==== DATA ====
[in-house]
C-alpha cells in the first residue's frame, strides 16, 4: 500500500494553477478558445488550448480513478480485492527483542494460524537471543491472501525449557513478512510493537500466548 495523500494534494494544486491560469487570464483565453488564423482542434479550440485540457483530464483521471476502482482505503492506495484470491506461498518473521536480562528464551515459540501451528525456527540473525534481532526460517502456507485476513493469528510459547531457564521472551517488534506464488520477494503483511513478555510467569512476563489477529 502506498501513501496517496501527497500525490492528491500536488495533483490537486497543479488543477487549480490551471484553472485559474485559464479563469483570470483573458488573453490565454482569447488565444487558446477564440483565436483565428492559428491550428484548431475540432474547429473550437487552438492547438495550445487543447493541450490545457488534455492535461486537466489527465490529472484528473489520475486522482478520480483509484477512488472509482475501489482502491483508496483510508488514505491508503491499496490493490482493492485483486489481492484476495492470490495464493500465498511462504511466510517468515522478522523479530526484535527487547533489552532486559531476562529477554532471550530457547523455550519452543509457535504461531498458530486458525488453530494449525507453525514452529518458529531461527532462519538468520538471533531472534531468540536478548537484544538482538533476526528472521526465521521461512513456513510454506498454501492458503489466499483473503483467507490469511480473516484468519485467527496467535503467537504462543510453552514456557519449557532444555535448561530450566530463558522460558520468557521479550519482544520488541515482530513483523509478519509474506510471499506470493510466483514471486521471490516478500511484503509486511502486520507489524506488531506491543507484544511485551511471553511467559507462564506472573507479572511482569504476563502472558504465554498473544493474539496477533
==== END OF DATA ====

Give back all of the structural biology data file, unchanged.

[in-house]
C-alpha cells in the first residue's frame, strides 16, 4: 500500500494553477478558445488550448480513478480485492527483542494460524537471543491472501525449557513478512510493537500466548 495523500494534494494544486491560469487570464483565453488564423482542434479550440485540457483530464483521471476502482482505503492506495484470491506461498518473521536480562528464551515459540501451528525456527540473525534481532526460517502456507485476513493469528510459547531457564521472551517488534506464488520477494503483511513478555510467569512476563489477529 502506498501513501496517496501527497500525490492528491500536488495533483490537486497543479488543477487549480490551471484553472485559474485559464479563469483570470483573458488573453490565454482569447488565444487558446477564440483565436483565428492559428491550428484548431475540432474547429473550437487552438492547438495550445487543447493541450490545457488534455492535461486537466489527465490529472484528473489520475486522482478520480483509484477512488472509482475501489482502491483508496483510508488514505491508503491499496490493490482493492485483486489481492484476495492470490495464493500465498511462504511466510517468515522478522523479530526484535527487547533489552532486559531476562529477554532471550530457547523455550519452543509457535504461531498458530486458525488453530494449525507453525514452529518458529531461527532462519538468520538471533531472534531468540536478548537484544538482538533476526528472521526465521521461512513456513510454506498454501492458503489466499483473503483467507490469511480473516484468519485467527496467535503467537504462543510453552514456557519449557532444555535448561530450566530463558522460558520468557521479550519482544520488541515482530513483523509478519509474506510471499506470493510466483514471486521471490516478500511484503509486511502486520507489524506488531506491543507484544511485551511471553511467559507462564506472573507479572511482569504476563502472558504465554498473544493474539496477533